As some unfortunate women suffered sexual abuse and exploitation from some misguided politicians, gave the traditional dancing of women for Kamuzu a very bad name, many women danced freely while others were forced to rallies to meet district quotas.

But three things brought this and other things to an end in Malawi: the HIV pandemic, the end of communism, and the unification of Germany. With the HIV pandemic, both men and women eased up on the willy-nilly free sex or risk catching “the slimming disease.” The last two led to a call from the West calling for Malawi to democratize. The end of autocracy also put a temporary stop to traditional dances.

Women dancing in traditional dances for the traditional chiefs or at political events is a democratic right when done without coercion. It is dancers’ right to express themselves in dance form as poets or dramatists do in their art forms.

The support for women’s right to perform traditional dances, however, is only when the leaders are attending political functions. There is a differentiation between the President as the head of a political party and the President as the head of state and government. The political women dancers therefore should not be belting out political songs of praise for the President at a state or international functions.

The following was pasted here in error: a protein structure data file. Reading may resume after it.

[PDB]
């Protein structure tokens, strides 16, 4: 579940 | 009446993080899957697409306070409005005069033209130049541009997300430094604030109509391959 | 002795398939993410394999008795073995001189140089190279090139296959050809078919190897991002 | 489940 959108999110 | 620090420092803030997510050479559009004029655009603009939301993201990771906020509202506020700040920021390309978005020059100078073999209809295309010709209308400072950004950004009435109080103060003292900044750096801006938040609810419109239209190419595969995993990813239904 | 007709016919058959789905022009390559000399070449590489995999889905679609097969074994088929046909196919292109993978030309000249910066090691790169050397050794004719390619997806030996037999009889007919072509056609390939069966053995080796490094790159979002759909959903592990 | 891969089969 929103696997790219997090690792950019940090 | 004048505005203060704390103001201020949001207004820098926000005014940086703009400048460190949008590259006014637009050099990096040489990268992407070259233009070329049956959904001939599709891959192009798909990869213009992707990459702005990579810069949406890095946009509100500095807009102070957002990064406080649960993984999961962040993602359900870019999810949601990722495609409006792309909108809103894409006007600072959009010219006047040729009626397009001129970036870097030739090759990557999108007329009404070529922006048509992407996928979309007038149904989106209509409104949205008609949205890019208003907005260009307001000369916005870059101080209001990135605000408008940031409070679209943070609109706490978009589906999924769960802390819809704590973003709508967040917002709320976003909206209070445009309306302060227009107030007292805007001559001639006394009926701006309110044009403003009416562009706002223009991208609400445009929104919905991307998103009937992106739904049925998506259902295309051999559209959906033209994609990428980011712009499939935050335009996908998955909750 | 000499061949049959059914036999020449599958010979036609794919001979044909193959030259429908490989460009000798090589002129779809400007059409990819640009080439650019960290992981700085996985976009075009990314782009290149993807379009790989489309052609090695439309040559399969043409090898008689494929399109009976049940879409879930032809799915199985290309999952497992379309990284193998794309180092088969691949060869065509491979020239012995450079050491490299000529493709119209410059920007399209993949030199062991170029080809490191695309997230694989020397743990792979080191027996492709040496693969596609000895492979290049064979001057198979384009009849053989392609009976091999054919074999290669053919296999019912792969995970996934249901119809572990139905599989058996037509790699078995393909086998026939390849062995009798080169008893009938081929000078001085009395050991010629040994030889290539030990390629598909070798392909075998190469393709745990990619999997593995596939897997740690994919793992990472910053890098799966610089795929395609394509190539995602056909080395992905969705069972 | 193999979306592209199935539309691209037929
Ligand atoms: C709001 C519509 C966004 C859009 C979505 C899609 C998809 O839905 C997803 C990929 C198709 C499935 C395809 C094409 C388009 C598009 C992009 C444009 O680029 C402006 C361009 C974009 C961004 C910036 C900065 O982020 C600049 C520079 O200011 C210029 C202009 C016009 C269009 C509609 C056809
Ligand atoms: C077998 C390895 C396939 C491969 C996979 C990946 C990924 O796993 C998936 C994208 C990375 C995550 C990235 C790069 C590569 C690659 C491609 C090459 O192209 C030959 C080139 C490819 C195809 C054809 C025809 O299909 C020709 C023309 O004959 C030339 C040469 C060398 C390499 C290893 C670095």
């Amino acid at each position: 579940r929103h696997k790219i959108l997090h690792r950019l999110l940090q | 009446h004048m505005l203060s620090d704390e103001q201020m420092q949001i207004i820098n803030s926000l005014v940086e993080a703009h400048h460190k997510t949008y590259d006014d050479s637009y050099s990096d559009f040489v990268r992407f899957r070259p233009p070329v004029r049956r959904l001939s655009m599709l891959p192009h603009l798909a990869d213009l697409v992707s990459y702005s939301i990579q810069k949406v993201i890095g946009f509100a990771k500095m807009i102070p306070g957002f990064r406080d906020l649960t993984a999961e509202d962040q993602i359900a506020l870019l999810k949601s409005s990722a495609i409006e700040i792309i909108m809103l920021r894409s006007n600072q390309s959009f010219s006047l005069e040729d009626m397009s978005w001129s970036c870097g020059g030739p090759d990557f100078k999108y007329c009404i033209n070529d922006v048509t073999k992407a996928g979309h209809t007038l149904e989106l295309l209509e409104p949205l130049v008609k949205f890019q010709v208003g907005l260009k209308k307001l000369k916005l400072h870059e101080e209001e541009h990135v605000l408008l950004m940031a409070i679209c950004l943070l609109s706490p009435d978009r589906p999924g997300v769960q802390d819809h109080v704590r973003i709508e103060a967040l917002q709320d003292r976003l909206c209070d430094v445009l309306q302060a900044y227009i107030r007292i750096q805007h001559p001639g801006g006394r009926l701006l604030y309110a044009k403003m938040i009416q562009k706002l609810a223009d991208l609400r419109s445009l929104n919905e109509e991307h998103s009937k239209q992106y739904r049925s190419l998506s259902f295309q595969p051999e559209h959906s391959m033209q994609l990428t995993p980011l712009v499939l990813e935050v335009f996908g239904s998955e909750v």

Currently, in the international arena, there are urgent issues such as sexualizing children, the provision of contraceptives, the promotion of abortion, and the offering of comprehensive sexual education to young children. At such international functions, the women would be better off if they could change their songs of praise to songs of protest against the foreign intrusion into Malawi’s cultural practices and traditions.

It is their cultural rights for the political women singers to promote at the presidents and vice presidents functions the rights of parents to decide what education their children are to get, or following all parts of Malawi’s republican constitution, and not foreign constitutional provisions as those being advanced by the EU in the post ACP-EU Cotonou Agreement.

At the ABA conference, the women should have been promoting Malawi’s rights to retain its laws that were drafted by elected Malawians and passed by Malawi’s elected Presidents, to protect Malawian interests that include protecting and promoting the rights of parents to bring up their children as Malawian children, living in Malawi.

While discussing the topic of women’s traditional songs at state functions, the question looms large as to who provided the singing women with the microphone. This is another unanswered question as the one on who provided Tippex to vote tallying centers in the 2019 presidential elections?

Malawi’s democracy is in a stranglehold; if women desperately desire to sing their traditional political praise songs, they should first support the leaders’ attempts to keep Malawi free from the holds of neocolonialists like the EU.

Malawi women, please create songs to keep Malawi free from the EU and other political predators!